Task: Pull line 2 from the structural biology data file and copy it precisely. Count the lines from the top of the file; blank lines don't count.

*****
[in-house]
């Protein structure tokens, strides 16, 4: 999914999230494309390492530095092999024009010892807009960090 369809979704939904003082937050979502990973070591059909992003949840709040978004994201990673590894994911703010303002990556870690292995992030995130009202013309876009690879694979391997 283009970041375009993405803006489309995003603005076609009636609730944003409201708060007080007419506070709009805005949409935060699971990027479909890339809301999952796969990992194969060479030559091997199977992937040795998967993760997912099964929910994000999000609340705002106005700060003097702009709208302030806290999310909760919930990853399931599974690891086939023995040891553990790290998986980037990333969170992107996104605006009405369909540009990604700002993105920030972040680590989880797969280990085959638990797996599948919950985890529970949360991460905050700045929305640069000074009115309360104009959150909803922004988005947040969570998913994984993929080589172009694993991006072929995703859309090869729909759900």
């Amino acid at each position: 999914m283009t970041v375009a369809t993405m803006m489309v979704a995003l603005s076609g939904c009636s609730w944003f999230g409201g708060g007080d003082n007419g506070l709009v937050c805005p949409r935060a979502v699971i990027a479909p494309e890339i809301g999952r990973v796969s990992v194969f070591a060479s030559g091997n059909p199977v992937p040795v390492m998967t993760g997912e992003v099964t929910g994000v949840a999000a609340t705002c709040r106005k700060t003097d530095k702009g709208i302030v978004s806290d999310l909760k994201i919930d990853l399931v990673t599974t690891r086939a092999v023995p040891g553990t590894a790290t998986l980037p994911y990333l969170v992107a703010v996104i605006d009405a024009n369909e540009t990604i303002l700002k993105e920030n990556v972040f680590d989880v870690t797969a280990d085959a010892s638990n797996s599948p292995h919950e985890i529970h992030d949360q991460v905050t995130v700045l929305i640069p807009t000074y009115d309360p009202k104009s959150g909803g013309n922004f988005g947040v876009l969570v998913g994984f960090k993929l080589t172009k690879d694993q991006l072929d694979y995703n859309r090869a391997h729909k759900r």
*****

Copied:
């Protein structure tokens, strides 16, 4: 999914999230494309390492530095092999024009010892807009960090 369809979704939904003082937050979502990973070591059909992003949840709040978004994201990673590894994911703010303002990556870690292995992030995130009202013309876009690879694979391997 283009970041375009993405803006489309995003603005076609009636609730944003409201708060007080007419506070709009805005949409935060699971990027479909890339809301999952796969990992194969060479030559091997199977992937040795998967993760997912099964929910994000999000609340705002106005700060003097702009709208302030806290999310909760919930990853399931599974690891086939023995040891553990790290998986980037990333969170992107996104605006009405369909540009990604700002993105920030972040680590989880797969280990085959638990797996599948919950985890529970949360991460905050700045929305640069000074009115309360104009959150909803922004988005947040969570998913994984993929080589172009694993991006072929995703859309090869729909759900």